MAJORCA, Spain -- American actress Faye Emerson, daughter-in-law of President Franklin D. Roosevelt and a sexy star of early television, has died after a long illness, friends said Thursday. She was 65.
Miss Emerson died Wednesday of stomach cancer at her home, a modernized stone farmhouse in Deya, an artists village perched on cliffs towering above the sea. She lived most of the last 20 years on the sunny Mediterranean island.
'She was a person everbody knew and liked around here,' said a Deya hotel manager. 'She used to come here for years.'
After her six-year marriage to President Roosevelt's son Elliot ended in divorce in 1950, the shapely blonde married Skitch Henderson, a pianist and orchestra leader.
They appeared together on the television shows that made her one of the early stars of the medium. Often referred to as 'The First Lady of Television,' she was credited with inspiring the nickname for the Emmy Awards statuette, whose classic profile and figure resembled hers.
An Emmy award winner, she also was named to the 10 best dressed list. At one point during her television career, the V-shaped necklines of her gowns prompted the suggestion that she put the 'V' in 'TV.'
It was after she divorced Henderson in 1958 that her television career faded, robbing audiences of the sight of her classical facial features and her dresses cut low to accentuate her bosom.
During television's early years, Miss Emerson appeared as a guest on shows hosted by Jack Benny, Bob Hope and Frank Sinatra. She sat in for Edward R. Murrow on 'Person to Person' and frequently for Dave Garroway on the 'Today' show. She was the award-winning moderator of 'Ladies of the Press' and 'Author Meets the Critics' and a panelist on 'I've Got a Secret,' among other panel shows.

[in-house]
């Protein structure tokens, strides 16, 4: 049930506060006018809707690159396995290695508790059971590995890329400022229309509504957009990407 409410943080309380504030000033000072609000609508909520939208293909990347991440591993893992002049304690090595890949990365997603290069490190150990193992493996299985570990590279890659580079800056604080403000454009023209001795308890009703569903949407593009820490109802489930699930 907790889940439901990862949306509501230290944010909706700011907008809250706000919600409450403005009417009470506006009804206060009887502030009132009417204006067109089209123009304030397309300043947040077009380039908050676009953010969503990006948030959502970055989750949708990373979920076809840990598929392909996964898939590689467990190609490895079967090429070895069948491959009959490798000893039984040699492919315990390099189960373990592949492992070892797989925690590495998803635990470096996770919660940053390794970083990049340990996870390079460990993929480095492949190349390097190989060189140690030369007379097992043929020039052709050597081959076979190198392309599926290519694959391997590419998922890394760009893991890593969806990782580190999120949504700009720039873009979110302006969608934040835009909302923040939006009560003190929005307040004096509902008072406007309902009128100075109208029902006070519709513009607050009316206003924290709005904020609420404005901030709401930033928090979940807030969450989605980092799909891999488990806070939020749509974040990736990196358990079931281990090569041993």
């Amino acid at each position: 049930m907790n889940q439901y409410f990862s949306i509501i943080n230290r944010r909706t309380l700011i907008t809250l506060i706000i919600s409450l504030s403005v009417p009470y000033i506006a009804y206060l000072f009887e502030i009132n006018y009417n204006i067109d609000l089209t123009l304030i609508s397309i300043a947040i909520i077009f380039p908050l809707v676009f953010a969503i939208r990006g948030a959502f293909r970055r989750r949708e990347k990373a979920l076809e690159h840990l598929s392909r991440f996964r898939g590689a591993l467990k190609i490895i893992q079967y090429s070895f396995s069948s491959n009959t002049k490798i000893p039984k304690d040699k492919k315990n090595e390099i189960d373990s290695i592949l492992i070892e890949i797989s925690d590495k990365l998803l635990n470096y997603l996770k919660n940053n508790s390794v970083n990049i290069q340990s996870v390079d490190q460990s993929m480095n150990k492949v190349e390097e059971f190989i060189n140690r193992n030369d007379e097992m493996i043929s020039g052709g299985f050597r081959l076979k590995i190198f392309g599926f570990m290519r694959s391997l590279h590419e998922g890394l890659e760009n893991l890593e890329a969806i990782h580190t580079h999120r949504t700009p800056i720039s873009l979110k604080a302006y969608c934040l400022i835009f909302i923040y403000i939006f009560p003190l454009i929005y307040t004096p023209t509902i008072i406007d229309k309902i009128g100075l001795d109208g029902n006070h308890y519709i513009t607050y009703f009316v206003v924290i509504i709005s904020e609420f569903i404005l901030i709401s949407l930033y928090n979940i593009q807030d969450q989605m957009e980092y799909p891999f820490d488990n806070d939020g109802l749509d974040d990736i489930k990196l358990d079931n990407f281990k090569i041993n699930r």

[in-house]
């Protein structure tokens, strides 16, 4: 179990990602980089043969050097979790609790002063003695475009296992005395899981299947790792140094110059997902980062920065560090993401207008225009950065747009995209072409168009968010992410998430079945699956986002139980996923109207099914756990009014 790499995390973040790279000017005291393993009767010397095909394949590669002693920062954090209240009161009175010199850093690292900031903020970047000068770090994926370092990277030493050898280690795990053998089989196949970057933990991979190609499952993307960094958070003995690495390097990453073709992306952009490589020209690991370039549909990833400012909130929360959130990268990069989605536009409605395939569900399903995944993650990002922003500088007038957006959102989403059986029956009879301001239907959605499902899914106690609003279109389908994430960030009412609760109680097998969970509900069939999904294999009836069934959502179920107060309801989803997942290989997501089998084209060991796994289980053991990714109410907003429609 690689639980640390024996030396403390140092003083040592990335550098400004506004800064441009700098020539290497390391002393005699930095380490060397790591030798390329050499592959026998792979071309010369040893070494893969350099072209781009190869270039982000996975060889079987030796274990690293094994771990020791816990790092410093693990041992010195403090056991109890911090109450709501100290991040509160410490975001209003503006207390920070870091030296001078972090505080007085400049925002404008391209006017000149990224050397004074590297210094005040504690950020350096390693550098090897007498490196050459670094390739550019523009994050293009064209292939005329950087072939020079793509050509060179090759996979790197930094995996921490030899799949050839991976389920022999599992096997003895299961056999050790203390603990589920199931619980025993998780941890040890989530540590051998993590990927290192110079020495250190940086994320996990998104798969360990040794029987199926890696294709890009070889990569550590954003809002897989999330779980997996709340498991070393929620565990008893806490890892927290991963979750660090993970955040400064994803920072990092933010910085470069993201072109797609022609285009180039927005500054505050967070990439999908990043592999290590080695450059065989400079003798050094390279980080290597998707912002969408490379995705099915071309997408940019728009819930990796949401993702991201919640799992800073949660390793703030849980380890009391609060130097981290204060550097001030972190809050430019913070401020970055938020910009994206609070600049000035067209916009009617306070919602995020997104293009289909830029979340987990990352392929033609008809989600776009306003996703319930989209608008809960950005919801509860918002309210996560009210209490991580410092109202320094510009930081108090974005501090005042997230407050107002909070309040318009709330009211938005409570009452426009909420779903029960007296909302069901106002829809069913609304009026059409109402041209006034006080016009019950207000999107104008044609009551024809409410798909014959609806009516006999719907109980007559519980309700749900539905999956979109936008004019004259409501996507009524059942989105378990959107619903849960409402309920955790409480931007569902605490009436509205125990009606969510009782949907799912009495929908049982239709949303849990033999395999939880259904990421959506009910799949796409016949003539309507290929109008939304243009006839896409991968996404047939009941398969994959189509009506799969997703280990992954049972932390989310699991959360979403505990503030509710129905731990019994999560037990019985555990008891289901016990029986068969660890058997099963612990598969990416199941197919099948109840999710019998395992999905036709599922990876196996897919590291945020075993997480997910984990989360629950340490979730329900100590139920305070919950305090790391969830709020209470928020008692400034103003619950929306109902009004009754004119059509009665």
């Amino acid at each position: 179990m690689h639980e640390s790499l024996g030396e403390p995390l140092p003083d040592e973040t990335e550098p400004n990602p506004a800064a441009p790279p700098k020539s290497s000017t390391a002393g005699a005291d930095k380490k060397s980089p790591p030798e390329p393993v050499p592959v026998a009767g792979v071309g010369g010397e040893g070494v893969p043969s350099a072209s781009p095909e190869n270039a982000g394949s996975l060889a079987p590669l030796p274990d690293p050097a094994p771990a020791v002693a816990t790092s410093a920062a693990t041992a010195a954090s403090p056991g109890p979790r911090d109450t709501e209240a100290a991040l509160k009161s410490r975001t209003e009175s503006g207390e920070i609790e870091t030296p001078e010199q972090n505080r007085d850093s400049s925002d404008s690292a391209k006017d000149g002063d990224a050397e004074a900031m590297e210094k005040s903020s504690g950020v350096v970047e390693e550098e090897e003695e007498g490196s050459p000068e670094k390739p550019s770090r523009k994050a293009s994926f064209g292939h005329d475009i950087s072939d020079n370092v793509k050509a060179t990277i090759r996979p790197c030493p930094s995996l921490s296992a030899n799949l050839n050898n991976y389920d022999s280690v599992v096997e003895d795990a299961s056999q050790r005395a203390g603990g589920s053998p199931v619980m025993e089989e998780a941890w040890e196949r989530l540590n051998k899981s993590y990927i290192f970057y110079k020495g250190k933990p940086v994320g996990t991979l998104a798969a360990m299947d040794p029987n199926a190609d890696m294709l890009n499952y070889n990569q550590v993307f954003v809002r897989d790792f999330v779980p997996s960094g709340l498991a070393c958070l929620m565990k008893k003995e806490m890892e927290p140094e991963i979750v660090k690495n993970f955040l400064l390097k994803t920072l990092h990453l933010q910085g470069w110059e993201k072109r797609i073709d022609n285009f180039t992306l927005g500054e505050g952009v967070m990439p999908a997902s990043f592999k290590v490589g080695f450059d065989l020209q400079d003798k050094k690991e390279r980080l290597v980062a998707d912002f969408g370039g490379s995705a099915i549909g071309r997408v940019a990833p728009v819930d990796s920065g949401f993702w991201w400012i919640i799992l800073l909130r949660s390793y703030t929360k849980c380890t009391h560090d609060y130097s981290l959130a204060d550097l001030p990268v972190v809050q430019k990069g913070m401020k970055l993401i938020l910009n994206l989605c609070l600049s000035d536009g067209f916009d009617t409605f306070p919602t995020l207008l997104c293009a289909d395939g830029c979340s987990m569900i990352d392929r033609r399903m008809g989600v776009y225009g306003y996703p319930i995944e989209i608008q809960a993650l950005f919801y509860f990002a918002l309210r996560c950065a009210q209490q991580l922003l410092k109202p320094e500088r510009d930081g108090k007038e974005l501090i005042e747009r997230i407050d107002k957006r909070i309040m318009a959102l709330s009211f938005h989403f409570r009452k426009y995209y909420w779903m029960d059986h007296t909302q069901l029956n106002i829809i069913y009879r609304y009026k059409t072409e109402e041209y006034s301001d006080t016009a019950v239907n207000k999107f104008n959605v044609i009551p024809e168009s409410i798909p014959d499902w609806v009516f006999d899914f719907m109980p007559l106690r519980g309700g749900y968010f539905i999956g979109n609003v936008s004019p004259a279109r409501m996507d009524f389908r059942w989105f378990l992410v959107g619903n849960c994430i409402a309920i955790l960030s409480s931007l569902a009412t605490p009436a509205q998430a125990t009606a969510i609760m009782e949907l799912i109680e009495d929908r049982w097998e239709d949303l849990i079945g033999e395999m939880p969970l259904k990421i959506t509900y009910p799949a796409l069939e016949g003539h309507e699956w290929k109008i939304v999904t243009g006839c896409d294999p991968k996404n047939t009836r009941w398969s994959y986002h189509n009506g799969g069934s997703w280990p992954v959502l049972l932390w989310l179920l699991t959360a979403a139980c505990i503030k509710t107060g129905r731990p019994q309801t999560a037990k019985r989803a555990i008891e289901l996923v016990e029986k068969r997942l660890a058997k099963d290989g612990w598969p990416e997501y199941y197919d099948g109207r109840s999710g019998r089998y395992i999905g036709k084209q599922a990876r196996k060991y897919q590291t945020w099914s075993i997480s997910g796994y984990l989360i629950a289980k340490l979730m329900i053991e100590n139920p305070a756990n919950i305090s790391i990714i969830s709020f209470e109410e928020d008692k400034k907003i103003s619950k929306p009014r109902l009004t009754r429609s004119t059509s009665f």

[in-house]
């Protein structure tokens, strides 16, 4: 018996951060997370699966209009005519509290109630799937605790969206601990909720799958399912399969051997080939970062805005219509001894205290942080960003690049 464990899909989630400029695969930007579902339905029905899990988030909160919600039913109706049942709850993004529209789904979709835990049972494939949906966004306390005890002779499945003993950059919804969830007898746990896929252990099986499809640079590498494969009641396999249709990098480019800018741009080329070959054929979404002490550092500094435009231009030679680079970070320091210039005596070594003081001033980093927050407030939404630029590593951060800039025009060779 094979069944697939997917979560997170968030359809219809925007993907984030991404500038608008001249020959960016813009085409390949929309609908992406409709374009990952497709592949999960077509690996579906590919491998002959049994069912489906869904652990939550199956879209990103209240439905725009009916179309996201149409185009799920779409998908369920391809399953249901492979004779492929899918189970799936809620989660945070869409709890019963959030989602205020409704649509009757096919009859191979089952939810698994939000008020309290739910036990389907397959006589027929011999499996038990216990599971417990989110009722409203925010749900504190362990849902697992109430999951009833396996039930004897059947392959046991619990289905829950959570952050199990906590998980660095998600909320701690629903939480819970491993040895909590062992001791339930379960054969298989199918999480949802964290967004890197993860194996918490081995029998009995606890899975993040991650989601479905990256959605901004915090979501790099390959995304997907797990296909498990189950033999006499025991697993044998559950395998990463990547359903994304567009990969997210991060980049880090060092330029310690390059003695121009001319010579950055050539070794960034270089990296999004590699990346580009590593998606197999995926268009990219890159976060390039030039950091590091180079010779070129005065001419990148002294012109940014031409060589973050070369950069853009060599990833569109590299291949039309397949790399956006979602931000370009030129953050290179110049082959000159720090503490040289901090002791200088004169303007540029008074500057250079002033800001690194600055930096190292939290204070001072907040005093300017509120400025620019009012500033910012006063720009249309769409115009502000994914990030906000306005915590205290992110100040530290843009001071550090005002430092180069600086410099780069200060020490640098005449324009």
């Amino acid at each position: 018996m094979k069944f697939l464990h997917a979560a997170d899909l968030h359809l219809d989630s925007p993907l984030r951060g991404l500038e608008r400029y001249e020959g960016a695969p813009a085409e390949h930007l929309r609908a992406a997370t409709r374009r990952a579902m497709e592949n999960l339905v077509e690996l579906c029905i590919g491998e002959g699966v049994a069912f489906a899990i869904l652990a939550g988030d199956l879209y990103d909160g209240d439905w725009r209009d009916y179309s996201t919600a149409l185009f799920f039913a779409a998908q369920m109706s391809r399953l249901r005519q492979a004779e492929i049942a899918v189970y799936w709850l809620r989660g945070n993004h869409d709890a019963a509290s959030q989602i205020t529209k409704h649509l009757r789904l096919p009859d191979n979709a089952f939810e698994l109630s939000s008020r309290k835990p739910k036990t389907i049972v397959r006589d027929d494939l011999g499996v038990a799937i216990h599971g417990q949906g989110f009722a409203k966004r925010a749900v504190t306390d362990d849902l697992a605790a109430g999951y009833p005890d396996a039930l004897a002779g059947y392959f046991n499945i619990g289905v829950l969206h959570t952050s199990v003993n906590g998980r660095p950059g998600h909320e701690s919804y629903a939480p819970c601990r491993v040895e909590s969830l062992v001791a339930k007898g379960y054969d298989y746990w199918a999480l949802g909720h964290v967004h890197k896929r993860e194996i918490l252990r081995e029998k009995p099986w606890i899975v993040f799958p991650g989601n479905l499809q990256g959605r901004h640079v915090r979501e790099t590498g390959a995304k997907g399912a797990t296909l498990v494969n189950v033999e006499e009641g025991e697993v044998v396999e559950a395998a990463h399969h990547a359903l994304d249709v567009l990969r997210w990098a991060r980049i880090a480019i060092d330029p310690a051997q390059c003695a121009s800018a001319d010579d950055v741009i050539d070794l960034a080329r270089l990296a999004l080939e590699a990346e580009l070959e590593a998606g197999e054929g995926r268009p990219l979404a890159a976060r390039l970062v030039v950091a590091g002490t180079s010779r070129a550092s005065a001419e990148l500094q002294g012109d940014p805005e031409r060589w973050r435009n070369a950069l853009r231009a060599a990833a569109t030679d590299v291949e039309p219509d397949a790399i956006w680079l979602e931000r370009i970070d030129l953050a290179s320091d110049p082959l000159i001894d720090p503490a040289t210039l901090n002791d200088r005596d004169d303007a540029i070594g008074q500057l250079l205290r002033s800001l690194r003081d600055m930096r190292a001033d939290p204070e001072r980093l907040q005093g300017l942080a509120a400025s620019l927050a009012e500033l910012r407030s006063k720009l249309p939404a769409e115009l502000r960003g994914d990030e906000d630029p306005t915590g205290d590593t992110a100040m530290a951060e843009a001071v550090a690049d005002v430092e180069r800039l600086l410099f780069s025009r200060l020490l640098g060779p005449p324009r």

Her first Broadway role was in Molnar's 'The Play's the Thing.' She did four plays with Eva LeGallienne, one of which, 'An Evening with William Shakespeare,' raised money to help build the theater in Stratford Connecticut.
Miss Emerson first acted in so-called 'B' movies in the late 1930's and early 1940's. Among her better films were 'Destination Tokyo,' 'Murder in the Big House,' 'Blues in the Night,' and 'Lady Gangster.'
Miss Emerson, when she first came to Majorca in the early 1960s, lived near the island capital of Palma. She moved on to the tranquil town of Deya about 6 years ago.
The actress was born in Elisabeth, La., July 8, 1917. Her family moved to California and she was brought up in a Roman Catholic convent in San Diego.
A movie scout saw her in an amateur theater performance and signed her to her first contract, with Warner Bros.
She interrupted her career in 1944 to marry Elliott Roosevelt, to whom she was introduced by recluse millionaire film producer Howard Hughes. The marriage prompted wide press coverage, as did their trip to Russia to interview Stalin, the first Westerners allowed in after World War II.
In addition to her other work, Miss Emerson wrote a syndicated column and occasional magazine articles.
Miss Emerson starred in her last film -- 'Guilty Bystander' -- in 1950, but she appeared in a cameo role in 1953 in 'Main Street to Broadway.'
In addition to Roosevelt and Henderson, Miss Emerson was married to William Crawford.
She is survived by her son, William Crawford of Cape Cod, Mass., her mother and two brothers. Private family services were held in Spain.